Exchange Market Pressure and Intervention Index for Pakistan: Evidence from a Time-Varying Parameter Approach

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    The paper uses the approach of Weymark(1995) for constructing exchange market pressure andintervention index for Pakistan and to account for potentiallinearity. A rolling regression indicates unstable real moneydemand and price equation estimates. Consequently, a Kalmanfilter approach is used for evaluating the effects of structuralchanges on parameter constancy. The results indicate unstablereal money demand and price equation parameters. The evidenceshows downward pressure and active Central Bank intervention.Exchange Market Pressure mean value for the first half is higherthan the second half of the sample period suggesting the postreformperiod as more tranquil

    Sustainability of Global Economic Policy and Stock Market Returns in Indonesia

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    Interdependence in trade and financial globalization has increased the vulnerability of developed and developing countries to external shocks alike, whereas emerging markets are more vulnerable to the shocks originating from the world’s leading economies. This paper investigates the impact of the uncertainty from the global economic policy on the return of the Indonesian stock market by using the time-varying correlation based on the rolling window method and time-varying built dynamic conditional correlation method. Both the rolling window and condition correlation estimates indicate that the correlation between global policy uncertainty and Indonesian stock returns is time-varying. The results of the autoregressive distributed lag-based regression indicate that inflation, global crude oil prices, gross domestic product, and world crude oil production have significant impacts on the dynamic conditional correlation. The average negative estimate of time-varying correlation suggests that investors when faced with liquidity constraints in one country may sell off their assets in another country to raise funds in order to meet their future financial needs. This also indicates that the rise in the uncertainty of economic policy in developed markets has a negative impact on the shocks faced by the Indonesian stock market. Based on our empirical findings, it is recommended that Indonesian policymakers should place more focus on the sustainability of the economic growth, pay close attention to volatile crude oil prices, world crude oil production, and inflation so as to avoid dynamic interaction between the uncertainty of economic policy in the developed markets and the return of the Indonesian stock market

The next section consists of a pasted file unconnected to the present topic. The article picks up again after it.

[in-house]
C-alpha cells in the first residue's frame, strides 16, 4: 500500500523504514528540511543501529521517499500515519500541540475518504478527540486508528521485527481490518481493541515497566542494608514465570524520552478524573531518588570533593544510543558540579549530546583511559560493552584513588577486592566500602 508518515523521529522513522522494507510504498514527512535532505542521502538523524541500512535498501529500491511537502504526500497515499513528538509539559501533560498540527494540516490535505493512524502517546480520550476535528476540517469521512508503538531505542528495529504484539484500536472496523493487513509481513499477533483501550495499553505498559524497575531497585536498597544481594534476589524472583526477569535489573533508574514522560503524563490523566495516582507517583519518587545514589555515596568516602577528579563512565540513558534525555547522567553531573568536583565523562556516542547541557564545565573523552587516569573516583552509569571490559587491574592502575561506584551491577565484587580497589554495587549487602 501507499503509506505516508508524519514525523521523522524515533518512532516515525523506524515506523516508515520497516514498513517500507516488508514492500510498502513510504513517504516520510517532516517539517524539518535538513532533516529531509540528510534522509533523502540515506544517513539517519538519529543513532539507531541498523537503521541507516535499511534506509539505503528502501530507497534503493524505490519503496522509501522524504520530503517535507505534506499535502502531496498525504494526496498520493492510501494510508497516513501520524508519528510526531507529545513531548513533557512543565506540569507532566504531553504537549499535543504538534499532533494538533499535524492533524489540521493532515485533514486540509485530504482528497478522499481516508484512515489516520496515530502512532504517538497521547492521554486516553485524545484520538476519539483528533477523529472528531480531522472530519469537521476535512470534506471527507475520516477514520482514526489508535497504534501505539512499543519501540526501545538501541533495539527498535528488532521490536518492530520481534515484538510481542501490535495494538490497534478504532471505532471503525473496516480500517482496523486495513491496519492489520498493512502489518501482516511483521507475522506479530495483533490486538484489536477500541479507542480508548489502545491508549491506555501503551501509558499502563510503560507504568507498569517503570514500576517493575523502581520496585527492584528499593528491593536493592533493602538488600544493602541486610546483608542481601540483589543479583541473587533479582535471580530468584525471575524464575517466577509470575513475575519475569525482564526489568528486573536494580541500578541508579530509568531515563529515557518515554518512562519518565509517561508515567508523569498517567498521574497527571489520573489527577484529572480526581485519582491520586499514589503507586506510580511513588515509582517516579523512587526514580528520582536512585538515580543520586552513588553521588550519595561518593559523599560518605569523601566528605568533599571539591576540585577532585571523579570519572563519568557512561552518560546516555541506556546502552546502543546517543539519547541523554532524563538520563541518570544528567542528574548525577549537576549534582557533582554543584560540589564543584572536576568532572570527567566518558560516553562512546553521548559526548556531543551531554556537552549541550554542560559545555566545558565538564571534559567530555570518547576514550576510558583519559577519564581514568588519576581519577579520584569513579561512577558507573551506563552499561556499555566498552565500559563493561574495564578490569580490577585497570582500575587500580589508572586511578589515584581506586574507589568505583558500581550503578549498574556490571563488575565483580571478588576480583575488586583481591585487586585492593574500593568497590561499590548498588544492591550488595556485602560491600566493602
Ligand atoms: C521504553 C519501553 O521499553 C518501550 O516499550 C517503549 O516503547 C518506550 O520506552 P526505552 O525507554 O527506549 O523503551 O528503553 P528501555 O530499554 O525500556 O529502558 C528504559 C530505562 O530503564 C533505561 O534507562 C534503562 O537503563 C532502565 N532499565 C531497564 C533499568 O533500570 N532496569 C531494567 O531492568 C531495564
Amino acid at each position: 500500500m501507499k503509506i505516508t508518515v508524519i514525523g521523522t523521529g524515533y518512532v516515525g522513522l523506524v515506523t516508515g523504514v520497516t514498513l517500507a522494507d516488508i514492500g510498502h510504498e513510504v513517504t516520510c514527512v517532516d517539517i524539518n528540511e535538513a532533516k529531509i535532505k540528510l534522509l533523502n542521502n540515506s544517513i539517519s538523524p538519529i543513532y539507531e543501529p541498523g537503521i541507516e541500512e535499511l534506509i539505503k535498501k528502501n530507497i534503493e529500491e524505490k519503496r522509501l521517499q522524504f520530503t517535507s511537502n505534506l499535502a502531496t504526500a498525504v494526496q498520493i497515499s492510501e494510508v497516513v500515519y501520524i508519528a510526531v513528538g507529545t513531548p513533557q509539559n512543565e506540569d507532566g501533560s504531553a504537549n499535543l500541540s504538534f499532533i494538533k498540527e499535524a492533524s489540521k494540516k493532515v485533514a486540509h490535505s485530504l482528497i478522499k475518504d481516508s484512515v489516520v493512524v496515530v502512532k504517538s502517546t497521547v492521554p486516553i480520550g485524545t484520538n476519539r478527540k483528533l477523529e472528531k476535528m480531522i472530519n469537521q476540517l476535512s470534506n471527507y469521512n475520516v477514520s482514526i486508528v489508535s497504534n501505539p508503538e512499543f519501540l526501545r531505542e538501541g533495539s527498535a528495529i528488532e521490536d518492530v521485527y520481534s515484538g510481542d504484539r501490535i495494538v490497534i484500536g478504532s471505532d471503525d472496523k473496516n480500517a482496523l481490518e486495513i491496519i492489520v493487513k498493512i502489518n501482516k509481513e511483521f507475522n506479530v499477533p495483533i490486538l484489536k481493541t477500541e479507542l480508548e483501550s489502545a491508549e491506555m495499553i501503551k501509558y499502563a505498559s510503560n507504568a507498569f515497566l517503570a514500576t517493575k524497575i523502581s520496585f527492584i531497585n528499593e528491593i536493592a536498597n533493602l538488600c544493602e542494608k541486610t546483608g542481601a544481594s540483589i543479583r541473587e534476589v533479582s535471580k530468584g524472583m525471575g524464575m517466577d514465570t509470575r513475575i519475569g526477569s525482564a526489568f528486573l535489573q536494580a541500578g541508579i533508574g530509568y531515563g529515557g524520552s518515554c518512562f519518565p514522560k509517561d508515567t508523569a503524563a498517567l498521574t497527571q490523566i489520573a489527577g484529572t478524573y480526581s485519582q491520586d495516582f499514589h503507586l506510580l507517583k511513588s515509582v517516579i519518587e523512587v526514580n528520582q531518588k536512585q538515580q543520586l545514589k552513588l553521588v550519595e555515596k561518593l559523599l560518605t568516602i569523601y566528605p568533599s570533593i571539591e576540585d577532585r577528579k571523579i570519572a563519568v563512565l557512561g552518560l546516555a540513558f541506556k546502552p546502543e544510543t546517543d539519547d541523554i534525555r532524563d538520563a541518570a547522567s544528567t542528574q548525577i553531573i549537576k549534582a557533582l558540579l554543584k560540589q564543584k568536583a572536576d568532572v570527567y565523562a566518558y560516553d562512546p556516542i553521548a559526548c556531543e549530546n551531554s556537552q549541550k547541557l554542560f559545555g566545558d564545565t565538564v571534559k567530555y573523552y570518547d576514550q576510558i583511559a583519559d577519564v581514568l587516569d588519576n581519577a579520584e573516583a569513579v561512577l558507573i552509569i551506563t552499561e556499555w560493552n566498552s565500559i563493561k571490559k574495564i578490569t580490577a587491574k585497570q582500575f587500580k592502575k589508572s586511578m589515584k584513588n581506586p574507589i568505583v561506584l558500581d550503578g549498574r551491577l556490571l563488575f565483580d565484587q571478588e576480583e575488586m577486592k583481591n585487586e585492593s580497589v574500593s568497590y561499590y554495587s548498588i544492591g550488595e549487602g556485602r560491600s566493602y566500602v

Absorptive Capacity in Optimum Internal Utilization of Foreign Direct Investment in Pakistan

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    This paper examined the effect of Absorptive Capacity (ABC) on Foreign Direct Investment (FDI) in optimum internal utilization using Auto Regressive Distributed Lag Approach (ARDL). The results reveal the relevancy of human capital, patent application, electricity consumption, inflation, number of Doctor of Philosophy (Ph.D.), and trademark as determinants of FDI in Pakistan. In long run FDI is determined by human capital, patent right application, number of PhDs, electric power consumption, inflation, and trademark application while in short run lagged inflation and lagged trademark applications are the relevant arguments. An increase in human capital, patent application, and electricity consumption augments growth process of Pakistan, whereas a rise in the number of PhDs and trademark application retards growth process. Based on empirical evidence, it is recommended that the relevant authorities should formulate policies that augment factors causing FDI inflows and control those that retard it